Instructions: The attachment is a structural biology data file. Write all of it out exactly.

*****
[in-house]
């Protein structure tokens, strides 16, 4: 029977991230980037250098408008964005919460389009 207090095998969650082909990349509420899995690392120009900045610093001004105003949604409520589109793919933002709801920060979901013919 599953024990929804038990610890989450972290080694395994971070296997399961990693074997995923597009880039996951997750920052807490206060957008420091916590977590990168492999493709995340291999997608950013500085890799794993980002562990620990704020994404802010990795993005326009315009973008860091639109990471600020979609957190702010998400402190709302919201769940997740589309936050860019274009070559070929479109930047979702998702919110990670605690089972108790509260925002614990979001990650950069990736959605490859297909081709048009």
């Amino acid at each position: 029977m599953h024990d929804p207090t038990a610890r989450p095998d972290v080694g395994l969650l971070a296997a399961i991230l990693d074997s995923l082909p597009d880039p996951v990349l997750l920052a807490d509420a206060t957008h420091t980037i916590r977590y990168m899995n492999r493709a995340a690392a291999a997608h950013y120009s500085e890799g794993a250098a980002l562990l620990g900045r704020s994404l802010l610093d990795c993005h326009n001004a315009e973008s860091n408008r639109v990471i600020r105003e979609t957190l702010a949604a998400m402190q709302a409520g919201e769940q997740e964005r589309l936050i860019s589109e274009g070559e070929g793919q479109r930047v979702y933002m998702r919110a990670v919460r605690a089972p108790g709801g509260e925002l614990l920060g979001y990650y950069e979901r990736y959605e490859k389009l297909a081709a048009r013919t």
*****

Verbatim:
[in-house]
């Protein structure tokens, strides 16, 4: 029977991230980037250098408008964005919460389009 207090095998969650082909990349509420899995690392120009900045610093001004105003949604409520589109793919933002709801920060979901013919 599953024990929804038990610890989450972290080694395994971070296997399961990693074997995923597009880039996951997750920052807490206060957008420091916590977590990168492999493709995340291999997608950013500085890799794993980002562990620990704020994404802010990795993005326009315009973008860091639109990471600020979609957190702010998400402190709302919201769940997740589309936050860019274009070559070929479109930047979702998702919110990670605690089972108790509260925002614990979001990650950069990736959605490859297909081709048009």
């Amino acid at each position: 029977m599953h024990d929804p207090t038990a610890r989450p095998d972290v080694g395994l969650l971070a296997a399961i991230l990693d074997s995923l082909p597009d880039p996951v990349l997750l920052a807490d509420a206060t957008h420091t980037i916590r977590y990168m899995n492999r493709a995340a690392a291999a997608h950013y120009s500085e890799g794993a250098a980002l562990l620990g900045r704020s994404l802010l610093d990795c993005h326009n001004a315009e973008s860091n408008r639109v990471i600020r105003e979609t957190l702010a949604a998400m402190q709302a409520g919201e769940q997740e964005r589309l936050i860019s589109e274009g070559e070929g793919q479109r930047v979702y933002m998702r919110a990670v919460r605690a089972p108790g709801g509260e925002l614990l920060g979001y990650y950069e979901r990736y959605e490859k389009l297909a081709a048009r013919t």